On Thursday, Montgomery County Circuit Court Judge Sharon Burrell ruled that the Maryland Department of the Environment (MDE) must regulate ammonia air emissions from large chicken farms.
A study commissioned by the Chesapeake Bay Foundation released in 2019 estimated that Eastern Shore poultry operations in Maryland emit about 33.8 million pounds of ammonia per year and about 24.4 million pounds of that ammonia, a nitrogen compound, is deposited to land and water on the Eastern Shore. The study was cited in the judge’s ruling.
Judge Burrell ruled that this source of pollution must be regulated because it falls on or is washed into the Bay and other waterways that are protected by the federal Clean Water Act and state law. The ruling confirms MDE’s responsibility to control airborne ammonia emissions from confined animal feeding operations. Excessive nitrogen fuels algal blooms in the Chesapeake Bay, which create dead zones—areas of the Bay devoid of oxygen that are inhospitable to marine life.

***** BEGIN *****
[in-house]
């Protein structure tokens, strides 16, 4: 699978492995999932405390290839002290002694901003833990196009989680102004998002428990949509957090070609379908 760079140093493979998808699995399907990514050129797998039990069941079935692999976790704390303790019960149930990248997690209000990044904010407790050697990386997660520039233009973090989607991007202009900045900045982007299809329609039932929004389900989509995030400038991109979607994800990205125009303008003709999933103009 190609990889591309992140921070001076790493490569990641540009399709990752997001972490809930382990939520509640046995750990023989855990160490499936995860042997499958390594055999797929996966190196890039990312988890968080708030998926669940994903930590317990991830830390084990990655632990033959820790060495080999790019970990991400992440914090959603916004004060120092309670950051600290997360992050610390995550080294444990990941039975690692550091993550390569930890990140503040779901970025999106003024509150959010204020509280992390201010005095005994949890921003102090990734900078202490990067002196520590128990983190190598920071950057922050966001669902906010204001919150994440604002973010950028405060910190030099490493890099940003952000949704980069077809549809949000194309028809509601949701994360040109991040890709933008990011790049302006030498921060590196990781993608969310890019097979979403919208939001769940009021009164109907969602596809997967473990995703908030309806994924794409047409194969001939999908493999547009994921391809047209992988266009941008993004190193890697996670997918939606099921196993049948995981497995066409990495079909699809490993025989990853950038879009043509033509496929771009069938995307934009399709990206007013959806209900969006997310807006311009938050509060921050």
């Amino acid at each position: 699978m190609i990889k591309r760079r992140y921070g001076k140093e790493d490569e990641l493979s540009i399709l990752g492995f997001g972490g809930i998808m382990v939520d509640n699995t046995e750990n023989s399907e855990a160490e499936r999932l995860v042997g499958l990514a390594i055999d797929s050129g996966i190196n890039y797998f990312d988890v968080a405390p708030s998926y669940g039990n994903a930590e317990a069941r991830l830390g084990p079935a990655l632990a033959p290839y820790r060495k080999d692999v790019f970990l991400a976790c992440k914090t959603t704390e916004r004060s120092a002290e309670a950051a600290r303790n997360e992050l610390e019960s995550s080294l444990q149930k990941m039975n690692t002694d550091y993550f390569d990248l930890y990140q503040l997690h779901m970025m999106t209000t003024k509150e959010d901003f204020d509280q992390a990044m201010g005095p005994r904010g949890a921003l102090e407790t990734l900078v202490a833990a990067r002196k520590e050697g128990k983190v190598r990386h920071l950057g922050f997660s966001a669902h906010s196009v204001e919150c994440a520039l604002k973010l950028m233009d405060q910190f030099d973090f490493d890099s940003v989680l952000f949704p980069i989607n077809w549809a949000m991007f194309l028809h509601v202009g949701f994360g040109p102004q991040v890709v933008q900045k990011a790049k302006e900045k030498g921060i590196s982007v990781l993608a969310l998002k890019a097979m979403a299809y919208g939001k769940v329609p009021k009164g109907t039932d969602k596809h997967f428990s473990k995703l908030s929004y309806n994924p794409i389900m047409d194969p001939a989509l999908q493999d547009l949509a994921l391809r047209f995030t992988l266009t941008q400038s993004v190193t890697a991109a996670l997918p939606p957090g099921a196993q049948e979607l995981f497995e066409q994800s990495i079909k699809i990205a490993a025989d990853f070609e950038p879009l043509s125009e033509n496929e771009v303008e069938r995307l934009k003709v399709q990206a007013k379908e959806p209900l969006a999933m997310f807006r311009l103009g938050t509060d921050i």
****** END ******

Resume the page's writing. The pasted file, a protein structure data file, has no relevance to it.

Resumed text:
The court case was brought by Assateague Coastal Trust, which was represented by Chesapeake Legal Alliance.
In response to the ruling, CBF Vice President of Environmental Protection and Restoration Alison Prost issued the following statement:
“We commissioned the poultry ammonia emissions study to better understand how this form of air pollution harms water quality. What we found was that this source of pollution could be significantly damaging water quality and we encouraged farmers, poultry industry leaders, and regulators to reduce this pollution source. This new ruling clarifies the responsibility of regulators to reduce ammonia emissions to improve water quality in Maryland’s rivers and streams, as well as the Chesapeake Bay.”